Japanese Historian Describes 1894 Japan Army Raid on Korean Royal Palace As Premeditated Prelude to Sino-Japan War

People’s Korea, 17 December 1997

A Japanese savant described the 1894 occupation of the Korean Royal Palace in Seoul by the Japanese Imperial troops as a premeditated operation. A top authority on modern Korean-Japanese relation, Prof. Nakatsuka Akira at Nara Women University came out with a well-documented study on the raid.

The book, entitled Correcting the Fraud in History, was published by Kobunken Publishing. Tel: 03-3295-3415. (The book is written in Japanese)

The incident paved the way for a Sino-Japanese War, which was Japan’s first step to the full-scale invasion of Korea.

His study was based on records titled Draft of Sino-Japanese War, (compiled in Sato Novel) found in 1994 at the Fukushima Prefectural Library.

The records were significant in that it overthrew the prevailing view on the Sino-Japan War that Japan fought the war for Korea’s independence from China, said Nakatsuka.

The then Japanese government and the military authorities officially announced that the raid had been triggered by an accidental firing of a Korean royal palace guard at Japanese troops. They explained that Japanese army could not but fire back and enter the palace as the clash grew more intensified. News reports and wartime documents at that time presented a virtually similar account of the incident.

The documents provided the Nara professor with a critical study to challenge the Imperial Army version of the occupation of the Korean royal palace for the first time in a century.

In the middle of the 19th century, Japan which had to invade Korea as its state policy so as to bring prosperity to the country and add luster to the glory of the Japanese Emperor.

In 1894 when the Kabo farmer’s civil war erupted, they sent a great number of soldiers to the neighboring country under the pretext of protecting Japanese nationals in Korea. The deployment was aimed at seizing an opportunity to interfere with the internal affairs of the country and checking the Chinese Ching Dynasty’s influence there. Despite repeated official protests by the feudal government of the Li dynasty the Japanese troops refused to withdraw from Korea and went so far as to assault the King’s Palace and confine the king Kojong.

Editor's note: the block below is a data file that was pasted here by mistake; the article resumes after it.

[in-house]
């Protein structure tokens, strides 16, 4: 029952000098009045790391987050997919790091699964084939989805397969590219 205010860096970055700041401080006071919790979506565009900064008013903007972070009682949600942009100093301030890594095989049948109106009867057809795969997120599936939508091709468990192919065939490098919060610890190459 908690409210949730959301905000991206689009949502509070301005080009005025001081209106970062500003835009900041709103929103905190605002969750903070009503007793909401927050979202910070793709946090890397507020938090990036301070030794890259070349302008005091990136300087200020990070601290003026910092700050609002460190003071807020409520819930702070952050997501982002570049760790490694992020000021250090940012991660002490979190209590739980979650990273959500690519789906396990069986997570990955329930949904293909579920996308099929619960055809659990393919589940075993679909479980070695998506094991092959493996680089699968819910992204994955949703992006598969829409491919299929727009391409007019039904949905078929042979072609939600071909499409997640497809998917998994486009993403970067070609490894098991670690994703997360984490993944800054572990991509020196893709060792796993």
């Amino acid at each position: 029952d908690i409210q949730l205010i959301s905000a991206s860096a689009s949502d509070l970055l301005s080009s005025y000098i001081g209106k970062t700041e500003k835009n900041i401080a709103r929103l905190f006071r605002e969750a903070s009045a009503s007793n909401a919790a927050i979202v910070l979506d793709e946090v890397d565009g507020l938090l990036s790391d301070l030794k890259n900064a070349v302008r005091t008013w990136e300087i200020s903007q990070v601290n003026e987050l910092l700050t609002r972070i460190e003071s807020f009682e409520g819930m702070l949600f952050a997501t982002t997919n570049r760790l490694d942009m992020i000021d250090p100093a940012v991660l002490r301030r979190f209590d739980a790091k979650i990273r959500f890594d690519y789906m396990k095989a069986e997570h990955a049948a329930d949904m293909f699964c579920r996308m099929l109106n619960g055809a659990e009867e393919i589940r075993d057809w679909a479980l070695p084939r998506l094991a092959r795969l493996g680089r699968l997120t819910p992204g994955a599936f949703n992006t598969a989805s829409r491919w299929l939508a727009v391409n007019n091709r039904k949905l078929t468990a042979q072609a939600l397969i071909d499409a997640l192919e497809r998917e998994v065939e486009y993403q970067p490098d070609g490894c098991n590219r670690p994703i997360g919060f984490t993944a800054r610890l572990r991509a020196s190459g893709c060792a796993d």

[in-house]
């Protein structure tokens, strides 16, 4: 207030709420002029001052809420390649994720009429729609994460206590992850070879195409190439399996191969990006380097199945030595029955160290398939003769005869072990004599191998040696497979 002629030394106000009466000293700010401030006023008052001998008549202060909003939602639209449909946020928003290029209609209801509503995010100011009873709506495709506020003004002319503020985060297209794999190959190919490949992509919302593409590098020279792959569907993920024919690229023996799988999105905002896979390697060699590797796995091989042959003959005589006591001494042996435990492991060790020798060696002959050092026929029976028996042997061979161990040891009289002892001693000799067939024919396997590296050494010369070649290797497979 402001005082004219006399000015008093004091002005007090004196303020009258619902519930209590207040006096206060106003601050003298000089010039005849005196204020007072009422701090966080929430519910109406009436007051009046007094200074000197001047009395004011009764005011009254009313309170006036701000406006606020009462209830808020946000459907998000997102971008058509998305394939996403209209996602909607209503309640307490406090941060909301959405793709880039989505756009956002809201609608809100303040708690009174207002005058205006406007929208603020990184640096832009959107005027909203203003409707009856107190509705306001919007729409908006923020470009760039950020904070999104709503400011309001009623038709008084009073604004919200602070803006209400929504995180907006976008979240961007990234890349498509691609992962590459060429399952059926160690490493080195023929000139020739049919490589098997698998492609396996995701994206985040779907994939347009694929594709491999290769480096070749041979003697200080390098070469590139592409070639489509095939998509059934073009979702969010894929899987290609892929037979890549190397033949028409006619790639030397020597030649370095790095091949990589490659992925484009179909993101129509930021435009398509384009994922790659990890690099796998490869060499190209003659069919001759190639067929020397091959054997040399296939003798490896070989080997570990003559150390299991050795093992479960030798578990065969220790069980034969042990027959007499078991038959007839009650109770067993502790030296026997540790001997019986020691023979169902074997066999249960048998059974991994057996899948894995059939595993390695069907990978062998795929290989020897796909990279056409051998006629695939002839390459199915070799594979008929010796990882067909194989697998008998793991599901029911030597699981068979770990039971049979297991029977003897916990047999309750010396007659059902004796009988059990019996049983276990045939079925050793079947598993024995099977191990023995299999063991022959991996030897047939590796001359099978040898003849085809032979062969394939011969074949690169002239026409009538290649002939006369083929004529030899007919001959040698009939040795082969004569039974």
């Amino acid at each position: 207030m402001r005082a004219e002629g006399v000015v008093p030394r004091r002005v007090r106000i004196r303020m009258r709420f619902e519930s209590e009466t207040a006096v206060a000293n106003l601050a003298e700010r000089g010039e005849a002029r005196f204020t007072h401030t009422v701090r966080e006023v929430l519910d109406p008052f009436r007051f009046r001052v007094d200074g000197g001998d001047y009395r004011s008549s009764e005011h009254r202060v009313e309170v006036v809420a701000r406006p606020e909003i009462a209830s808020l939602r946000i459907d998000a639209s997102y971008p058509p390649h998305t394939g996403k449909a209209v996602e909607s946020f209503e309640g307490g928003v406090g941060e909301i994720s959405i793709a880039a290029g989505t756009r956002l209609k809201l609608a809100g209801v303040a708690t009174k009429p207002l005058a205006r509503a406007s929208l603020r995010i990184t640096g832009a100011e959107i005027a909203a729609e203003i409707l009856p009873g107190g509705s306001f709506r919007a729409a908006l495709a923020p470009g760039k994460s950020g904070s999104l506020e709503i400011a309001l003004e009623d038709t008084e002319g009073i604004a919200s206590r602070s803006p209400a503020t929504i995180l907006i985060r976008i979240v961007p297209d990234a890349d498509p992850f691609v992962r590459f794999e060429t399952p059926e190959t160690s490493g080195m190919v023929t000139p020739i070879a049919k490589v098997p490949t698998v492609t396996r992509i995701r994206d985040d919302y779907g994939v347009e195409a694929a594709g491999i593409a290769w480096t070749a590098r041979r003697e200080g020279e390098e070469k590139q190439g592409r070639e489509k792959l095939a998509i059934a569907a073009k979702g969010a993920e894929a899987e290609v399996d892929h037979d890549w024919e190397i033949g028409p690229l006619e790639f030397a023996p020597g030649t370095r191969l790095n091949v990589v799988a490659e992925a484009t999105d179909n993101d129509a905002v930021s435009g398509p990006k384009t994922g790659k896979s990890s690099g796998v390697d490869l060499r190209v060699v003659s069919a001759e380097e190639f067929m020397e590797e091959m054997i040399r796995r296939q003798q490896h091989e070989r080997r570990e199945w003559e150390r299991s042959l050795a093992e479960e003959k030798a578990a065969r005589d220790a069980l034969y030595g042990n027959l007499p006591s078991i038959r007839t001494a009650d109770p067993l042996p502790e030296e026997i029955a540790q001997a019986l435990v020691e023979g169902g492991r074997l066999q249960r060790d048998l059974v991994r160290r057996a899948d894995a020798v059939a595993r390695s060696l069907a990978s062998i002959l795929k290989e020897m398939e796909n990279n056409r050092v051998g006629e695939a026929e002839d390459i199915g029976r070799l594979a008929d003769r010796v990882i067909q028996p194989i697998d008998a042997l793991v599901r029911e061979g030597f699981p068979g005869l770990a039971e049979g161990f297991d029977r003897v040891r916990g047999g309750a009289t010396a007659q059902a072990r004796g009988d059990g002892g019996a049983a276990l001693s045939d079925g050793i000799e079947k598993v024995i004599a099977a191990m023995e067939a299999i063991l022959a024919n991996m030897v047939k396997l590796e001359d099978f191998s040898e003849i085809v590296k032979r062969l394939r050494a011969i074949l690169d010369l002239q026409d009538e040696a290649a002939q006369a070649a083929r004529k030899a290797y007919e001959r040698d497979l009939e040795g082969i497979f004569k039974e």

The Fukushima Library records found horizontally differed the official version, revealing that the Japanese raid on the royal palace was not an accident, but a conspiracy plotted in line with Japan’s war strategy against Ching.

It had been widely accepted that the Sino-Japan War broke out on July 25, 1894 as fleets of Japanese and Chinese opened fire at each other off Inchon, the West Sea of Korea. The records found in 1994, however, said that the Japanese Imperial troops started the war two days before the first direct engagement between Japan and Ching.

The 42 volumes of Draft of Sino-Japan War clearly told that the raid on royal palace was an armed operation to occupy the royal palace and to put Capital City Seoul under their control, as a first step of the coming war.

Author Nakatsuka explained why the truth was kept covered:

Japanese troop’s ‘official reason’ for stationing in Korea was protection of Japanese nationals in Korea from farmer riots flaring up in the political upheaval of the Ri dynasty. And the other reason was to help realize Korea’s independence from China. But they put the capital under their control, raid the royal palace to capture the king and to create a puppet government. These acti ons were a military operation. The brutal act was internationally unjustifiable even in the era of Imperialism.

The brutal truth was deliberately expunged from official history, and Japanese people believed that Sino-Japan War was a righteous war.

The occupation of the royal palace stirred anti-Japan sentiments in minds of all sections of Korean people -- ordinary people, government officials and royal families.

The then Japanese government and military authorities, who were totally blind to Koreans’ feelings, ruthlessly oppressed the anti-Japan movement of Korean people by using military force.

As a result of the then Japanese authorities’ lack of understanding of the feelings of aggressed nation, Japanese people came to have a perverted outlook to the world, said Nakatsuka.

The records were originally compiled by the Japanese General Staff Office in 1899-1900. When and how the important documents found their way into the hands of a private publisher was unknown.

A part of the records was entitled Intimidating Action Against the Korean Royal Palace.

On base of the records, the book described the aim of engineering the incident as follows: